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Weight Training - Bodybuilding - Nutrition - Motivation

Goodbye to Kansas

Kansas City has come and gone. Nine stops in 10 days and every single one is a bright memory in my blurry mind. 30 to 60 people showed up at each appearance, listened to my pitch for 15 minutes and asked questions for as long as three hours to which I responded with long-winded, reasonably accurate answers. I make things up as I go.

While traveling I fed myself from a Styrofoam Igloo filled with ice, milk, cottage cheese, eggs and favored vegetables, and a gym bag full of tuna, Bomber Blend, homemade beef jerky and supplements. Time was not on my side and restaurant stops were narrowed down to one a day. I lost three or four pounds somewhere between Missouri and Minnesota and my pants are a little baggy in the bottom. I'll get over it.

Workouts consisted of crunches and leg raises every other day; two 15-minute, non-stop improvisational sessions with those crazy Exertubes and two mean gym routines spaced just right to keep the jets burning. The mild investment of time and energy kept me reasonably well balanced, tuned and alert.

Did I mention that it was in the high 90s during the excursion, with wilting humidity to match?

The only trouble ominously appeared like a hippo's head from silent swamp water the moment I picked up a map and got on the road. Day after day I thought it would get better and day after day it got worse. I love to drive and look around new neighborhoods and countryside; unhappily, most of them were in the wrong direction. Once I was racing toward Minneapolis on a grand, four-lane beauty for 75 miles when a friendly freeway sign read something like "Welcome to Canada." Blankityblank. I was one hour late for that Barnes and Noble appearance -- my last of nine -- in The Mall Of America, forgiven by everyone who waited -- nearly all 50 waited.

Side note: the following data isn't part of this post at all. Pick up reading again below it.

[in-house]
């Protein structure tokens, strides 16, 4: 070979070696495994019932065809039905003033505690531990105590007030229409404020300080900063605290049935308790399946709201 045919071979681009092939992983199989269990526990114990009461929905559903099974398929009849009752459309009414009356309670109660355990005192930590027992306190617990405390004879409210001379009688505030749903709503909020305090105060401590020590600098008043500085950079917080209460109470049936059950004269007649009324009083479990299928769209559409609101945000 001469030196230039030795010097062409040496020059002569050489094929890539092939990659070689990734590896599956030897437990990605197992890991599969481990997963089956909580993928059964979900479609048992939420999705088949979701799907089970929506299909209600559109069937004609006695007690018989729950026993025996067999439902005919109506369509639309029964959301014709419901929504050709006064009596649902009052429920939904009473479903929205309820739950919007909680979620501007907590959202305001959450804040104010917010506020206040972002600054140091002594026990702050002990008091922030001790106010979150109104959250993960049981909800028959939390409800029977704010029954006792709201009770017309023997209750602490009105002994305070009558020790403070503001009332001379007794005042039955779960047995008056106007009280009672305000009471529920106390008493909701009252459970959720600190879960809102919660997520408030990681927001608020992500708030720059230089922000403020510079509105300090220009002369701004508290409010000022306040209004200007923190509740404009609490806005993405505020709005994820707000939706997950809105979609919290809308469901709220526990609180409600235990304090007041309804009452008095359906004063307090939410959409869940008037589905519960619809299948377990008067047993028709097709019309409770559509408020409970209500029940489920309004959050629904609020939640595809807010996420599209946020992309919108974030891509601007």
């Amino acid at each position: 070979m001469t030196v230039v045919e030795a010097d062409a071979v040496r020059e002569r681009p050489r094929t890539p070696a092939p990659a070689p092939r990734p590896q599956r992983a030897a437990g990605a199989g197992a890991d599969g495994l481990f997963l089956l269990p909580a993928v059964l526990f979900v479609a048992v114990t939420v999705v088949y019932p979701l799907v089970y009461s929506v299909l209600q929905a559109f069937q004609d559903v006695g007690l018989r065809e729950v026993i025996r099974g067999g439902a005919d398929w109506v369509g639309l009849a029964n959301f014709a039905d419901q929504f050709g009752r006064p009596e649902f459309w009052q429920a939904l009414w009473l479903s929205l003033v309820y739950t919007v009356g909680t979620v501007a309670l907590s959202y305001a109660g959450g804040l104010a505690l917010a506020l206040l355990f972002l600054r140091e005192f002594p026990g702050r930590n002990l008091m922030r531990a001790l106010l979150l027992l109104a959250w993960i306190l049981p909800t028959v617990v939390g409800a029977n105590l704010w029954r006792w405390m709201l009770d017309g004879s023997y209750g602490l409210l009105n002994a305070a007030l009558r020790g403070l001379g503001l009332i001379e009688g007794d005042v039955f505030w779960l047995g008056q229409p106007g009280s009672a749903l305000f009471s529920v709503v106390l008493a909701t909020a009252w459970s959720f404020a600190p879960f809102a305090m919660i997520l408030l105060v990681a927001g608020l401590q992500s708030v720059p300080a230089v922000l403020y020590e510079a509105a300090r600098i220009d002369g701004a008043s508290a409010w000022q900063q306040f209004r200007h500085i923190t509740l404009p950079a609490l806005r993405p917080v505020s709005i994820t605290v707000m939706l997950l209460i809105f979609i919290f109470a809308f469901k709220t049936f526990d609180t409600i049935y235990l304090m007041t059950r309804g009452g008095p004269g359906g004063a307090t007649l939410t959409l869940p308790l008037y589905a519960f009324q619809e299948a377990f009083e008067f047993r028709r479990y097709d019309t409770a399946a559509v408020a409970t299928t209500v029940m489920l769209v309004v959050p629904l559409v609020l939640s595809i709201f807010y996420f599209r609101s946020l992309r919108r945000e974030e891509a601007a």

Did anyone learn anything? I certainly did... time flies. We talked a lot, laughed a lot, got serious, told stories to one another, yawned, confessed, encouraged and inspired. One gal in her 30s sat in the front row of the folding chairs arranged appropriately in the history section of the bookstore. She appeared anomalous to the setting and I wondered about her presence. At one point halfway through a dissertation on the benefits of weight training there was a pause. Before it became conspicuous, I asked my nearby lady friend what her name was and if she exercised. She was shy yet compelled to tell us that she did work out with weights and that it made "all the difference in the world" in her life. She lit up and was an eager testimony to the benefits of weight training and good foods.

After the presentation she visited me to talk and said she had taken up the weights to strengthen her arm that was damaged in an accident; the therapy was working and she fell in love with the sport. I noticed a scar on her wrist at the edge of her long-sleeved blouse and mentioned it. She rolled up her sleeve and displayed an arm of breaks and scars and unusual shape, the result of an accident when a drunk driver ran a stop sign, hitting her when she was a child. "You learn to live with it," she said, as she flexed her arm and happily showed the bump of her biceps. I was at once brokenhearted and inspired by this neat lady who bravely endured a shattering at a tender age and now commended the treats in store for those who need and should exercise, eat right and be happy. I couldn't help but hug her and regret letting her go. What a sweetheart.